the only place where eating meat is even debatable is in the wealthier countries where people can afford to be choosy over what they have.
In that sense, morality is based on pocket book and not human survival.
I think I get where you are coming from.
There is this idea that making the choice to not eat meat is a luxury that we have in the food abundant wealthy world. There is some truth to this, but it's a bit misleading. The real cost of meat is extraordinary in both money and natural resources. The luxury is eating meat. For that matter, you'll see less meat eating in poorer parts of the world. Certainly the ethical issue of meat eating is different for Hindus (although religious reasons kind of complicate the ethics, IMHO). I think the "choosy" argument forgets that with our privilege, we've allowed for huge amounts of resources to go to the eating of meat, where the same resources could create up to 8 times as much plant based food. This itself provides an ethical dilemma. The truth you speak to, is that we don't eat in the West to survive. We don't have people starving, and few of us truly understand hunger, less starvation. From this position, it's easy to view the question as trivial. However, since I can acknowledge I have the ability to choose, and that my choices can have a greater effect on the world, creating a personal ethical standard on my dietary practices is perfectly reasonable. At the same time, I can accept that others without this choice can have a different ethical boundary.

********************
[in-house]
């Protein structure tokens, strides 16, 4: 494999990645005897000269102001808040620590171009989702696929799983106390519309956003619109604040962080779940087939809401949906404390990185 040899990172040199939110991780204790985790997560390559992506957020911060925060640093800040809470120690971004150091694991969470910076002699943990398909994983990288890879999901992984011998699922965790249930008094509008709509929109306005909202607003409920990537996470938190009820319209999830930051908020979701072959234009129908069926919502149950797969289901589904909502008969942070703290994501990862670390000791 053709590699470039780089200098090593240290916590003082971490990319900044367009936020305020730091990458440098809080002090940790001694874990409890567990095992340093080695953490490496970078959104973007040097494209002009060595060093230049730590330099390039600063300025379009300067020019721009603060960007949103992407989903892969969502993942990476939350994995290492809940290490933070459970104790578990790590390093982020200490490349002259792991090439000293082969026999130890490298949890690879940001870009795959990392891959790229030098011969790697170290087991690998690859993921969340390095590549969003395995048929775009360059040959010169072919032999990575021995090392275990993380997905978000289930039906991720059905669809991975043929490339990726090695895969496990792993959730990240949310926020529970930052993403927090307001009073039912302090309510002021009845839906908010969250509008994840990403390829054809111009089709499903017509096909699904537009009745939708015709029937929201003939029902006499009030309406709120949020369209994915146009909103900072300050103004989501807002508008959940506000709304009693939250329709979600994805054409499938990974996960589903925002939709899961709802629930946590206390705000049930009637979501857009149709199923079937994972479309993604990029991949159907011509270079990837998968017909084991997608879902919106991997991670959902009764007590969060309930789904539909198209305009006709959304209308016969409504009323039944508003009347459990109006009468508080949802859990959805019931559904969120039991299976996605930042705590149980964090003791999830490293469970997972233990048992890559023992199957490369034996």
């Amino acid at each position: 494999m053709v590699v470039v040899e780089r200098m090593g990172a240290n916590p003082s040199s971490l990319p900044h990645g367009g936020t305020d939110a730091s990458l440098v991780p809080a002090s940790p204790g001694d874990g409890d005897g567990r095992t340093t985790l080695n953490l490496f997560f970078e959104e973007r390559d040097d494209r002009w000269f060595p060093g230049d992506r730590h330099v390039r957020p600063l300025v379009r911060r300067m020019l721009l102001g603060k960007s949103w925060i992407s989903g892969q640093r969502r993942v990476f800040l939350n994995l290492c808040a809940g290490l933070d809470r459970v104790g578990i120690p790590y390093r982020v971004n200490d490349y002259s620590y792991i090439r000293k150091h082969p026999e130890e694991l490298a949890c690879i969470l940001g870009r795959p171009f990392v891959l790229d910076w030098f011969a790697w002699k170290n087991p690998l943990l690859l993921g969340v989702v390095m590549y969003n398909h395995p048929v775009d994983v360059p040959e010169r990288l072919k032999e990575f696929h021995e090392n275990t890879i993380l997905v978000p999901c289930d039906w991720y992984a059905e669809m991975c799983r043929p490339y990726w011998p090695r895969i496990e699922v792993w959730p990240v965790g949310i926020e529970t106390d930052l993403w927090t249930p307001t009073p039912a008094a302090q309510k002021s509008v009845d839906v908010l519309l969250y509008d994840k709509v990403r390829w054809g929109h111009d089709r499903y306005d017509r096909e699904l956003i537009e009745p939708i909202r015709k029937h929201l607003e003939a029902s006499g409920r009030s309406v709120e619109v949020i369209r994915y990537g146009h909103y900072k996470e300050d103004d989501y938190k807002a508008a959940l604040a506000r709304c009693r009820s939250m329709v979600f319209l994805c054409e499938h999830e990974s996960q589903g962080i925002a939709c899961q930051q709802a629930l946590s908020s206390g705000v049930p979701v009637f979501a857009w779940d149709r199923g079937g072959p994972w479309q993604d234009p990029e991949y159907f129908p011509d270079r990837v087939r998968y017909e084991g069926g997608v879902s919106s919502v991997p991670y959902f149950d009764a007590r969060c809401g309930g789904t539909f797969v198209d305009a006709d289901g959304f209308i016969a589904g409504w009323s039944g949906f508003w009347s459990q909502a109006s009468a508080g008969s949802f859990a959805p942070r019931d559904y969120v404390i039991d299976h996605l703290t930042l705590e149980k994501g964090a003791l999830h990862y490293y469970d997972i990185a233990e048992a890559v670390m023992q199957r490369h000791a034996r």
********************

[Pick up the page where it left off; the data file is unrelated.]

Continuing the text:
We don't eat meat because we must. We eat it because we want to. If a starving person was before me with a cow, I'd kill the cow myself to feed them. We should not confuse our circumstances such that we lie to ourselves that it is an unfortunate violent necessity. It isn't. If such a necessity exist for others, I don't object, and why would I?